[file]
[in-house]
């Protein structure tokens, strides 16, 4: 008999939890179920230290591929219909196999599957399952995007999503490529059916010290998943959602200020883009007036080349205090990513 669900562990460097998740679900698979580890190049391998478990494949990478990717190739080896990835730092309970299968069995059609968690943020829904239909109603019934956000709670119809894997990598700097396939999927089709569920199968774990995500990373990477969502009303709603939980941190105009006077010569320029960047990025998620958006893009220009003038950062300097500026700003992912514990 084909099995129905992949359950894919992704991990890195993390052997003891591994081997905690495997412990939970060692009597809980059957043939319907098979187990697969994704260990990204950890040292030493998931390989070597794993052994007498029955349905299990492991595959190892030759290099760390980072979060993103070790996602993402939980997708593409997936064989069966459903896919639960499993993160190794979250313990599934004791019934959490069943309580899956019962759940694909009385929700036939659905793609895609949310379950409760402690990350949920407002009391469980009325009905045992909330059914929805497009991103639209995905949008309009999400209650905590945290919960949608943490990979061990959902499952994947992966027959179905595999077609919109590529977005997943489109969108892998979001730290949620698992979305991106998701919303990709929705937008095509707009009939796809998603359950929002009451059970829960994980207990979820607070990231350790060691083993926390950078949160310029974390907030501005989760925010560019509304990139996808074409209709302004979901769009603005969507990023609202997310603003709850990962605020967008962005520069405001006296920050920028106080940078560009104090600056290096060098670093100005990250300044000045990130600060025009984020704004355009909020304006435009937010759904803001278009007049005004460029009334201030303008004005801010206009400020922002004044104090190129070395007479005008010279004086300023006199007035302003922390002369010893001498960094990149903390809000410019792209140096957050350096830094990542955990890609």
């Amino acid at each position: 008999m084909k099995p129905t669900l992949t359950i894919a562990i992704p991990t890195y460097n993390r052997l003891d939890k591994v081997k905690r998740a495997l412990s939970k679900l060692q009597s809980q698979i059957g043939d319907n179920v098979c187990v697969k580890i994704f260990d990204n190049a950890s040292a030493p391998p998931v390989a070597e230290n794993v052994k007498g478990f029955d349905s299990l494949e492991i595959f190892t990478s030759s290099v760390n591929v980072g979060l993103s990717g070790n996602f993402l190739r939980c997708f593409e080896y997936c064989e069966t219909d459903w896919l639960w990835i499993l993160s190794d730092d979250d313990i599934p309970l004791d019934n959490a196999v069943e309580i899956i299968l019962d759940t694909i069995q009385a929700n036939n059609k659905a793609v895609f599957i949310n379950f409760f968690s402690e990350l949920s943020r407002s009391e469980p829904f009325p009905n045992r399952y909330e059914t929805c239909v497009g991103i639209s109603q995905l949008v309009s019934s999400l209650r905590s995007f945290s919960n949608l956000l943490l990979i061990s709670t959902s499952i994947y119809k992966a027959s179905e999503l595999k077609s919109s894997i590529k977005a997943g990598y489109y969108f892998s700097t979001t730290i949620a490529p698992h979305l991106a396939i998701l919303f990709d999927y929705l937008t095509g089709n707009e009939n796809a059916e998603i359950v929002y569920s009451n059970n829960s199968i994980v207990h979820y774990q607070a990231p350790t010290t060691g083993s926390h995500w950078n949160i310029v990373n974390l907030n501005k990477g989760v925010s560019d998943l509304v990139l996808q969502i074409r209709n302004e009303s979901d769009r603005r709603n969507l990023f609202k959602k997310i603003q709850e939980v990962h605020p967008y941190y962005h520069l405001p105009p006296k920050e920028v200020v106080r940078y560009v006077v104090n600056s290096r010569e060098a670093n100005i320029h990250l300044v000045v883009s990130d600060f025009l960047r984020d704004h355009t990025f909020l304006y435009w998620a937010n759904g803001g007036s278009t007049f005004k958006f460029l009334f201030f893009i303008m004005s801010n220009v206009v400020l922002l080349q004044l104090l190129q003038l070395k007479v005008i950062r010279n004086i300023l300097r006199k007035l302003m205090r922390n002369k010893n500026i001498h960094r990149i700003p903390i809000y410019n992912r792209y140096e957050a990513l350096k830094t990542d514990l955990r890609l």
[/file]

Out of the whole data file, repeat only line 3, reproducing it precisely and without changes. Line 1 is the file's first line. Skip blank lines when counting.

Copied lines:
């Amino acid at each position: 008999m084909k099995p129905t669900l992949t359950i894919a562990i992704p991990t890195y460097n993390r052997l003891d939890k591994v081997k905690r998740a495997l412990s939970k679900l060692q009597s809980q698979i059957g043939d319907n179920v098979c187990v697969k580890i994704f260990d990204n190049a950890s040292a030493p391998p998931v390989a070597e230290n794993v052994k007498g478990f029955d349905s299990l494949e492991i595959f190892t990478s030759s290099v760390n591929v980072g979060l993103s990717g070790n996602f993402l190739r939980c997708f593409e080896y997936c064989e069966t219909d459903w896919l639960w990835i499993l993160s190794d730092d979250d313990i599934p309970l004791d019934n959490a196999v069943e309580i899956i299968l019962d759940t694909i069995q009385a929700n036939n059609k659905a793609v895609f599957i949310n379950f409760f968690s402690e990350l949920s943020r407002s009391e469980p829904f009325p009905n045992r399952y909330e059914t929805c239909v497009g991103i639209s109603q995905l949008v309009s019934s999400l209650r905590s995007f945290s919960n949608l956000l943490l990979i061990s709670t959902s499952i994947y119809k992966a027959s179905e999503l595999k077609s919109s894997i590529k977005a997943g990598y489109y969108f892998s700097t979001t730290i949620a490529p698992h979305l991106a396939i998701l919303f990709d999927y929705l937008t095509g089709n707009e009939n796809a059916e998603i359950v929002y569920s009451n059970n829960s199968i994980v207990h979820y774990q607070a990231p350790t010290t060691g083993s926390h995500w950078n949160i310029v990373n974390l907030n501005k990477g989760v925010s560019d998943l509304v990139l996808q969502i074409r209709n302004e009303s979901d769009r603005r709603n969507l990023f609202k959602k997310i603003q709850e939980v990962h605020p967008y941190y962005h520069l405001p105009p006296k920050e920028v200020v106080r940078y560009v006077v104090n600056s290096r010569e060098a670093n100005i320029h990250l300044v000045v883009s990130d600060f025009l960047r984020d704004h355009t990025f909020l304006y435009w998620a937010n759904g803001g007036s278009t007049f005004k958006f460029l009334f201030f893009i303008m004005s801010n220009v206009v400020l922002l080349q004044l104090l190129q003038l070395k007479v005008i950062r010279n004086i300023l300097r006199k007035l302003m205090r922390n002369k010893n500026i001498h960094r990149i700003p903390i809000y410019n992912r792209y140096e957050a990513l350096k830094t990542d514990l955990r890609l």